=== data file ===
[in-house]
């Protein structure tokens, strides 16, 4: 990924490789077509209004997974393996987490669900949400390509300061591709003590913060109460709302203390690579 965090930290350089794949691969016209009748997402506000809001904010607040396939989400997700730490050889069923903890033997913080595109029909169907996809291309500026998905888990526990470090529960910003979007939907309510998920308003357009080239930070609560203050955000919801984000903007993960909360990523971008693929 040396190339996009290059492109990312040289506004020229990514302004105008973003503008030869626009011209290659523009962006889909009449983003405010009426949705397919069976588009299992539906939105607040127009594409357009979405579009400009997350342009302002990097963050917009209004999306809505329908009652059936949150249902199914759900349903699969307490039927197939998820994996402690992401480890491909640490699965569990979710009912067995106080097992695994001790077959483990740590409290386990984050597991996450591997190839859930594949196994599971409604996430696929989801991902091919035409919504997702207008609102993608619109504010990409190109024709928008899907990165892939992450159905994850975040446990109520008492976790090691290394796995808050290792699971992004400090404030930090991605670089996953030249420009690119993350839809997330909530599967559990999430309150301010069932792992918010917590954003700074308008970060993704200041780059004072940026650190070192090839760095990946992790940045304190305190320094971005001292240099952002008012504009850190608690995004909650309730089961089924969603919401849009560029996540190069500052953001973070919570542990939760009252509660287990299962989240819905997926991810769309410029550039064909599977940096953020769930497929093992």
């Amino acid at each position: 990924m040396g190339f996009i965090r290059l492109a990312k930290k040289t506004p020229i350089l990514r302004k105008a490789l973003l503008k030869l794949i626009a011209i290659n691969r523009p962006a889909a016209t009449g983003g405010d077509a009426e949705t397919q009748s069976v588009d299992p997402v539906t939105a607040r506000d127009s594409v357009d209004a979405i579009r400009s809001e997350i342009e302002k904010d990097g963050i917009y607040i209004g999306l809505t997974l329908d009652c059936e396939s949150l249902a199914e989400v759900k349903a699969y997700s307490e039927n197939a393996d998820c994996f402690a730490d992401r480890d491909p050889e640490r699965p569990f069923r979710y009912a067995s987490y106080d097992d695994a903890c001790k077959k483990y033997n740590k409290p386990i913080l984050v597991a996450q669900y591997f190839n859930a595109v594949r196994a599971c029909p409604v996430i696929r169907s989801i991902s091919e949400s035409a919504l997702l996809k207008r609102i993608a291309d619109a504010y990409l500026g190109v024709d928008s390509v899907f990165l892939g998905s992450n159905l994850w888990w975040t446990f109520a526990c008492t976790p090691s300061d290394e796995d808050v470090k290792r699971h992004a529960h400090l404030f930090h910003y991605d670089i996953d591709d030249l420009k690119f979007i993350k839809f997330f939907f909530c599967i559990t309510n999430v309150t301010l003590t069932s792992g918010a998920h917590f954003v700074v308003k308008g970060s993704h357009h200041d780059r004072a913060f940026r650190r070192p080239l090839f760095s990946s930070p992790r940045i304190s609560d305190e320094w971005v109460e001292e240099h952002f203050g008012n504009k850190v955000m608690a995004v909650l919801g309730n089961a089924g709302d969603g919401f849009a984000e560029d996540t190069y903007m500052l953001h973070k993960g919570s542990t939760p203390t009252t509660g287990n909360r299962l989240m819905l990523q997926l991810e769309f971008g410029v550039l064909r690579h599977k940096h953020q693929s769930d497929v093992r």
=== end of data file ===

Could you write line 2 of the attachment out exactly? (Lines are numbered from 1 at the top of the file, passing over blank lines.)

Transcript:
């Protein structure tokens, strides 16, 4: 990924490789077509209004997974393996987490669900949400390509300061591709003590913060109460709302203390690579 965090930290350089794949691969016209009748997402506000809001904010607040396939989400997700730490050889069923903890033997913080595109029909169907996809291309500026998905888990526990470090529960910003979007939907309510998920308003357009080239930070609560203050955000919801984000903007993960909360990523971008693929 040396190339996009290059492109990312040289506004020229990514302004105008973003503008030869626009011209290659523009962006889909009449983003405010009426949705397919069976588009299992539906939105607040127009594409357009979405579009400009997350342009302002990097963050917009209004999306809505329908009652059936949150249902199914759900349903699969307490039927197939998820994996402690992401480890491909640490699965569990979710009912067995106080097992695994001790077959483990740590409290386990984050597991996450591997190839859930594949196994599971409604996430696929989801991902091919035409919504997702207008609102993608619109504010990409190109024709928008899907990165892939992450159905994850975040446990109520008492976790090691290394796995808050290792699971992004400090404030930090991605670089996953030249420009690119993350839809997330909530599967559990999430309150301010069932792992918010917590954003700074308008970060993704200041780059004072940026650190070192090839760095990946992790940045304190305190320094971005001292240099952002008012504009850190608690995004909650309730089961089924969603919401849009560029996540190069500052953001973070919570542990939760009252509660287990299962989240819905997926991810769309410029550039064909599977940096953020769930497929093992």